Silage season 2016: your guide to getting the balance exactly right

Beef producers all over the world face exactly the same challenge.

How can you produce beef as efficiently as possible to optimise profit? 

All costs must be looked at. Grass silage is a significant cost on any Irish farm and getting it wrong can prove to be very costly.

Poor quality silage will delay finish indoors and increase the requirement for concentrates. 

Some have been lucky to get first cut silage saved in the last week or so.

Apart from last weekend’s rain, the weather seems relatively settled and the outlook is for warmer days to come.

Grass that was not grazed this spring is particularly heavy and beginning to lodge.

Cutting date decisions

While many are still considering holding on for a heavier first cut of silage, the aim of producing quality feeding must not be ignored.

Of course you need a full pit to get through next winter, but you also need to consider what quality you have and its impact on animal performance.

It might be worth considering taking the first cut soon in order to get the second cut growing as fast as possible. 

The decision to take a first cut early may result in perhaps being able to take a third cut should you require it.

This would result in maximising the amount of grass ensiled per acre.

For many good reserves of fodder exist from last winter and as a result decisions should perhaps lean towards producing a quality cut where possible.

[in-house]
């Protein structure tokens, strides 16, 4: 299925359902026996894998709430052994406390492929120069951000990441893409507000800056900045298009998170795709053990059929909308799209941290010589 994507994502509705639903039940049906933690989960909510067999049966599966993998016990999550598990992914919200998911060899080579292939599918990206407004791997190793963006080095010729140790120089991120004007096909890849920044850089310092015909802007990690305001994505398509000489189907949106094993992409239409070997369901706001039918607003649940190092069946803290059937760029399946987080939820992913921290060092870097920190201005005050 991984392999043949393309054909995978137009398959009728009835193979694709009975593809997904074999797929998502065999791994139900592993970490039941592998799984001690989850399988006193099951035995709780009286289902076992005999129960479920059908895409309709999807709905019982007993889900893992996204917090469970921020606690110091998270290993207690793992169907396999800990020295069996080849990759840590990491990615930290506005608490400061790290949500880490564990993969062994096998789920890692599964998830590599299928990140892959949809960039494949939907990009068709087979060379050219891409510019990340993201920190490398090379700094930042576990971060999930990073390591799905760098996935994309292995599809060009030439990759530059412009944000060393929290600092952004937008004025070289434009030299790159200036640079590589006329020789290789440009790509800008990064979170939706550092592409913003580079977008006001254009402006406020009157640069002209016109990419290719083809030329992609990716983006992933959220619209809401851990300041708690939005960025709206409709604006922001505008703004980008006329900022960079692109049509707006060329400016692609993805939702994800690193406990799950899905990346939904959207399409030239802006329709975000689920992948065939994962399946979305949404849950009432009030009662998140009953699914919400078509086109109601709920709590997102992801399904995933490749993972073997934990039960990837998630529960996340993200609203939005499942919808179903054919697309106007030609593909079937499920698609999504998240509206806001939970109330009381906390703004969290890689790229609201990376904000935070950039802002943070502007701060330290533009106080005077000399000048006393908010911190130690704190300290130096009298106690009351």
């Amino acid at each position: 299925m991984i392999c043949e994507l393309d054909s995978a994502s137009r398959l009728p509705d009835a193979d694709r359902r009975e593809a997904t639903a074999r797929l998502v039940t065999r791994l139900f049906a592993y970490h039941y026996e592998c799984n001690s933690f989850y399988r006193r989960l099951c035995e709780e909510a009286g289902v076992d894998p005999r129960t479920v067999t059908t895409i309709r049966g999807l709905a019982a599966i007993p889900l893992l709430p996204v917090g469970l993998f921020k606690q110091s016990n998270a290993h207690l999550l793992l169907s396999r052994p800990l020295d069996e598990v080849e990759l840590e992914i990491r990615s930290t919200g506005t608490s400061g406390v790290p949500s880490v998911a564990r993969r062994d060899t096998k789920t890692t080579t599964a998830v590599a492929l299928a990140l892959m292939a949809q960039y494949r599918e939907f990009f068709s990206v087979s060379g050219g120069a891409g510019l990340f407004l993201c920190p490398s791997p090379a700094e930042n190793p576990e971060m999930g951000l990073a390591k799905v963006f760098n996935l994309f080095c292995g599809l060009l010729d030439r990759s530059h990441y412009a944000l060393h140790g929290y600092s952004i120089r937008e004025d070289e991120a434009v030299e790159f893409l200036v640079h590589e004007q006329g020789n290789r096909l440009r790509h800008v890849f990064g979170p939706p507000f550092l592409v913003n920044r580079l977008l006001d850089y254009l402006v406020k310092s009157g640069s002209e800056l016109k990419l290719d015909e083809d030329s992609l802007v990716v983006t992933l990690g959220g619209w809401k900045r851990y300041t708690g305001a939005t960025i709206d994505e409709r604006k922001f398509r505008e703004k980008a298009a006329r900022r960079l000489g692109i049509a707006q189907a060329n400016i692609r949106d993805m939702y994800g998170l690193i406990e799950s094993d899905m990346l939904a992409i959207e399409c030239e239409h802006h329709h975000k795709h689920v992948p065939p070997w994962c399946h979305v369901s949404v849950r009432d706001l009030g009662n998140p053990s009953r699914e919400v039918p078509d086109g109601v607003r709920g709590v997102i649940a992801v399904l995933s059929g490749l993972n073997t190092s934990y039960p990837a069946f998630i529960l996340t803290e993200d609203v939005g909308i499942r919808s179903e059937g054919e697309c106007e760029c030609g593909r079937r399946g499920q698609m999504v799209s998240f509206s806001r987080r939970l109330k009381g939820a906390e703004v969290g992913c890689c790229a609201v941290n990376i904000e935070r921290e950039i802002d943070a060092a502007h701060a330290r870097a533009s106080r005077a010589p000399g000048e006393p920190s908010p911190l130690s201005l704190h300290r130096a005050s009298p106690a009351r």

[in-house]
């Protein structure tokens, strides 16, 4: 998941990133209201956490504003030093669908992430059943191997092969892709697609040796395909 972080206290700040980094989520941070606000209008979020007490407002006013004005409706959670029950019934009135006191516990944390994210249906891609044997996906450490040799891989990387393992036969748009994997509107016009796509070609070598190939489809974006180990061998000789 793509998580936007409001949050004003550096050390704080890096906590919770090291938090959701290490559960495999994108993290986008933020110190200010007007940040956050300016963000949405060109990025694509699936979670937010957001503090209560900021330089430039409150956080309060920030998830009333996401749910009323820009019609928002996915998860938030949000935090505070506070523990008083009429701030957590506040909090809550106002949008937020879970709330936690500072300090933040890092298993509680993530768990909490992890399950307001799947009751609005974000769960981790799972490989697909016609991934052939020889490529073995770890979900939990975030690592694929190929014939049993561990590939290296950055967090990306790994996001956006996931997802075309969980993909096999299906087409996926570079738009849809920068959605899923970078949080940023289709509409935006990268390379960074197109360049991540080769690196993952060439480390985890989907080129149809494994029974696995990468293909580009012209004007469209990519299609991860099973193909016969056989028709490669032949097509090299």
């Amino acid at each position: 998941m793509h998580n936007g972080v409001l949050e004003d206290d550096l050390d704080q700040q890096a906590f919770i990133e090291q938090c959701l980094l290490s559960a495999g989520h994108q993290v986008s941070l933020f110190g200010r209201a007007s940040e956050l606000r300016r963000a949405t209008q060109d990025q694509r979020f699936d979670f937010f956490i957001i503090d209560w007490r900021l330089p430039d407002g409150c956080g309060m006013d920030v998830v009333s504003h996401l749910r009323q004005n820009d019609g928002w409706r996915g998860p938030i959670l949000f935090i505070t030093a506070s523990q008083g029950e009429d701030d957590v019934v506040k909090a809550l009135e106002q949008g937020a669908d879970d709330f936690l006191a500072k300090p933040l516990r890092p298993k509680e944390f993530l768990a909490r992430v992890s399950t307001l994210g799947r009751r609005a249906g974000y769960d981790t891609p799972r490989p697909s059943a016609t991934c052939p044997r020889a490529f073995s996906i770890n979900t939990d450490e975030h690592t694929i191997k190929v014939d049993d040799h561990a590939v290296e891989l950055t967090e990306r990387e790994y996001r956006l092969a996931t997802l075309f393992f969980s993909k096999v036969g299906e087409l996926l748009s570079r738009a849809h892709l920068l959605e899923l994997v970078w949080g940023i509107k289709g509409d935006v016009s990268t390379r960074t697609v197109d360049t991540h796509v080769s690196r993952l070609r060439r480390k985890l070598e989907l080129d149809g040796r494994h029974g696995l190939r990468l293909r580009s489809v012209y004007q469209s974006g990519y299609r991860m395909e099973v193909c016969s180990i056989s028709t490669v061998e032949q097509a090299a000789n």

Quality silage is always the right silage

Lighter cuts will always be better quality resulting in less concentrates being required for next winter. It may seem obvious but well preserved silage is also critical as you can’t afford any waste.

Well preserved silage does not just happen, however. 

Fertiliser volume and application date along with cutting time and date determine preservation every bit as much as pit management. 

Grass should where possible never be on the ground for more than 24 hrs. 

Over wilting as many have learned over the last few years is not a good idea. Over dry silage is next to impossible to manage in a pit.

Pit management at ensiling is critical and needs a lot of care and attention. Filling pits too fast results in poor consolidation and more air in the pit causing spoilage. Pits should be sealed as soon as possible once rolled sufficiently.

Tedding: Yes or No?

Ideally, pit silage should be ensiled within 24 hrs of mowing to reduce deterioration of silage quality. 

There is a happy medium which must be reached. In my opinion many are over wilting silage in Ireland resulting in silages being too dry at feed out. This leads to mould and excessive waste.

For me the ideal dry matter for Irish silages is between 23% and 29%. In my experience, these silages are easier to manage in the pit and feed well. 

When tedding grass consider the weather conditions and timing of pickup. If tedded out grass gets wet, it is very difficult and costly to dry it down again.


Lifestyle

Bonnie Ryan couldn’t be happier.On a roll: Why Bonnie Ryan couldn't be happier

From Ireland to America and fashion to homeswares, designer Helen James is developing interiors products for the high street with an emphasis on sustainability, beauty and function, writes Carol O’CallaghanConsider this: Meet Helen James

Laura Harding goes on location to see where the new adaptation of Jane Austen's Emma was shotBehind the Scenes: Getting the inside story on the movie Emma

More From The Irish Examiner